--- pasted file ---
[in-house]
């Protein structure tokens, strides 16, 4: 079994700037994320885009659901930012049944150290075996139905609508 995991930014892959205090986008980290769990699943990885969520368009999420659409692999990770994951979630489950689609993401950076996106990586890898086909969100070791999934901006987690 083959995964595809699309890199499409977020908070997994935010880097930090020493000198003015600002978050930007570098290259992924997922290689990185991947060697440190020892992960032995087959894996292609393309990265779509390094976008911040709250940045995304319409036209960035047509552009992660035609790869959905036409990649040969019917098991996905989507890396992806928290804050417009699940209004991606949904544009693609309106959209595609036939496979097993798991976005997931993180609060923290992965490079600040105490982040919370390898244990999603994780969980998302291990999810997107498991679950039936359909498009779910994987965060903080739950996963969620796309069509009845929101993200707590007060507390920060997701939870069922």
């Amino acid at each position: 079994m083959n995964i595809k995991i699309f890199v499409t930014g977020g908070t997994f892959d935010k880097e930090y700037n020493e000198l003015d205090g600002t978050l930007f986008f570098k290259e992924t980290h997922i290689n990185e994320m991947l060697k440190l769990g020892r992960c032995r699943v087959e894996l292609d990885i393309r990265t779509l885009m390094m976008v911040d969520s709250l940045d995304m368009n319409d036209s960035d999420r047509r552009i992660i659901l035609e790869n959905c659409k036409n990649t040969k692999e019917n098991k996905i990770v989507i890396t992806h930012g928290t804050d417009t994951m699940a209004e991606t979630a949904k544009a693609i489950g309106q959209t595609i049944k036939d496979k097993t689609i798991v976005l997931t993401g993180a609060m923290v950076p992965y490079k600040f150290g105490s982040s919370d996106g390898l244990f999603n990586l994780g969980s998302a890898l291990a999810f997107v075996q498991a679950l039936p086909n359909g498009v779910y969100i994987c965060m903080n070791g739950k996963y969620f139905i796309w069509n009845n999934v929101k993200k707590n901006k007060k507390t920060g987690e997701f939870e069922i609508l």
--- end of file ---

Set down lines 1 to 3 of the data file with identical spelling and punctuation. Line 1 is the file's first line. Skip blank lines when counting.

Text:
[in-house]
């Protein structure tokens, strides 16, 4: 079994700037994320885009659901930012049944150290075996139905609508 995991930014892959205090986008980290769990699943990885969520368009999420659409692999990770994951979630489950689609993401950076996106990586890898086909969100070791999934901006987690 083959995964595809699309890199499409977020908070997994935010880097930090020493000198003015600002978050930007570098290259992924997922290689990185991947060697440190020892992960032995087959894996292609393309990265779509390094976008911040709250940045995304319409036209960035047509552009992660035609790869959905036409990649040969019917098991996905989507890396992806928290804050417009699940209004991606949904544009693609309106959209595609036939496979097993798991976005997931993180609060923290992965490079600040105490982040919370390898244990999603994780969980998302291990999810997107498991679950039936359909498009779910994987965060903080739950996963969620796309069509009845929101993200707590007060507390920060997701939870069922």
């Amino acid at each position: 079994m083959n995964i595809k995991i699309f890199v499409t930014g977020g908070t997994f892959d935010k880097e930090y700037n020493e000198l003015d205090g600002t978050l930007f986008f570098k290259e992924t980290h997922i290689n990185e994320m991947l060697k440190l769990g020892r992960c032995r699943v087959e894996l292609d990885i393309r990265t779509l885009m390094m976008v911040d969520s709250l940045d995304m368009n319409d036209s960035d999420r047509r552009i992660i659901l035609e790869n959905c659409k036409n990649t040969k692999e019917n098991k996905i990770v989507i890396t992806h930012g928290t804050d417009t994951m699940a209004e991606t979630a949904k544009a693609i489950g309106q959209t595609i049944k036939d496979k097993t689609i798991v976005l997931t993401g993180a609060m923290v950076p992965y490079k600040f150290g105490s982040s919370d996106g390898l244990f999603n990586l994780g969980s998302a890898l291990a999810f997107v075996q498991a679950l039936p086909n359909g498009v779910y969100i994987c965060m903080n070791g739950k996963y969620f139905i796309w069509n009845n999934v929101k993200k707590n901006k007060k507390t920060g987690e997701f939870e069922i609508l």